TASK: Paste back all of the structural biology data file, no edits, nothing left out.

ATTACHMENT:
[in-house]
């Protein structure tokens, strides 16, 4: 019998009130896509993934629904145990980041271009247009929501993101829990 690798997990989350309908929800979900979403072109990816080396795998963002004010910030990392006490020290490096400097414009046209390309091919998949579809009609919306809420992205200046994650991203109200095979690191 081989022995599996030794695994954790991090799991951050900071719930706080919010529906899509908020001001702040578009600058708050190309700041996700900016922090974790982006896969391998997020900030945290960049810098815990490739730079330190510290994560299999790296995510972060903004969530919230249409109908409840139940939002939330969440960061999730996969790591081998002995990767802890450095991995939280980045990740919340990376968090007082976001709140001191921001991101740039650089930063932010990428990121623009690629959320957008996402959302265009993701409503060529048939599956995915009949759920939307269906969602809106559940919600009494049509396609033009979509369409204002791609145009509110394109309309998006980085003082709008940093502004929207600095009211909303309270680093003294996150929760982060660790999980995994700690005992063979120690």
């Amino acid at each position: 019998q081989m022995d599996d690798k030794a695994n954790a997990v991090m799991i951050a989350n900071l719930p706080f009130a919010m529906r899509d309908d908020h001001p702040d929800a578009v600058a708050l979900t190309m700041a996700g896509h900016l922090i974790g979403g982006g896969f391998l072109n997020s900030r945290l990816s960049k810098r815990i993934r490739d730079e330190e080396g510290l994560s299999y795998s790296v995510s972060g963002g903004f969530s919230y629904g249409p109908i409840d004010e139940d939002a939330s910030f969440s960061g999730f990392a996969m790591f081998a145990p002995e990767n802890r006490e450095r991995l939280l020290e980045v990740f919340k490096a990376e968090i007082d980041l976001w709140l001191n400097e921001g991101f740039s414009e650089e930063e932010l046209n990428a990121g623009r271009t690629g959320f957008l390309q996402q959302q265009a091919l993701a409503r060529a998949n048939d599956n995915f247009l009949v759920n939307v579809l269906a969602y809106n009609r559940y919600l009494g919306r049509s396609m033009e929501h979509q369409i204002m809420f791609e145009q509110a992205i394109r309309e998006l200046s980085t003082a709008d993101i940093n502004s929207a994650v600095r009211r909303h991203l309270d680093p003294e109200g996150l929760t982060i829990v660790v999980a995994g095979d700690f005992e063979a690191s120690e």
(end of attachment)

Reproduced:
[in-house]
């Protein structure tokens, strides 16, 4: 019998009130896509993934629904145990980041271009247009929501993101829990 690798997990989350309908929800979900979403072109990816080396795998963002004010910030990392006490020290490096400097414009046209390309091919998949579809009609919306809420992205200046994650991203109200095979690191 081989022995599996030794695994954790991090799991951050900071719930706080919010529906899509908020001001702040578009600058708050190309700041996700900016922090974790982006896969391998997020900030945290960049810098815990490739730079330190510290994560299999790296995510972060903004969530919230249409109908409840139940939002939330969440960061999730996969790591081998002995990767802890450095991995939280980045990740919340990376968090007082976001709140001191921001991101740039650089930063932010990428990121623009690629959320957008996402959302265009993701409503060529048939599956995915009949759920939307269906969602809106559940919600009494049509396609033009979509369409204002791609145009509110394109309309998006980085003082709008940093502004929207600095009211909303309270680093003294996150929760982060660790999980995994700690005992063979120690």
């Amino acid at each position: 019998q081989m022995d599996d690798k030794a695994n954790a997990v991090m799991i951050a989350n900071l719930p706080f009130a919010m529906r899509d309908d908020h001001p702040d929800a578009v600058a708050l979900t190309m700041a996700g896509h900016l922090i974790g979403g982006g896969f391998l072109n997020s900030r945290l990816s960049k810098r815990i993934r490739d730079e330190e080396g510290l994560s299999y795998s790296v995510s972060g963002g903004f969530s919230y629904g249409p109908i409840d004010e139940d939002a939330s910030f969440s960061g999730f990392a996969m790591f081998a145990p002995e990767n802890r006490e450095r991995l939280l020290e980045v990740f919340k490096a990376e968090i007082d980041l976001w709140l001191n400097e921001g991101f740039s414009e650089e930063e932010l046209n990428a990121g623009r271009t690629g959320f957008l390309q996402q959302q265009a091919l993701a409503r060529a998949n048939d599956n995915f247009l009949v759920n939307v579809l269906a969602y809106n009609r559940y919600l009494g919306r049509s396609m033009e929501h979509q369409i204002m809420f791609e145009q509110a992205i394109r309309e998006l200046s980085t003082a709008d993101i940093n502004s929207a994650v600095r009211r909303h991203l309270d680093p003294e109200g996150l929760t982060i829990v660790v999980a995994g095979d700690f005992e063979a690191s120690e």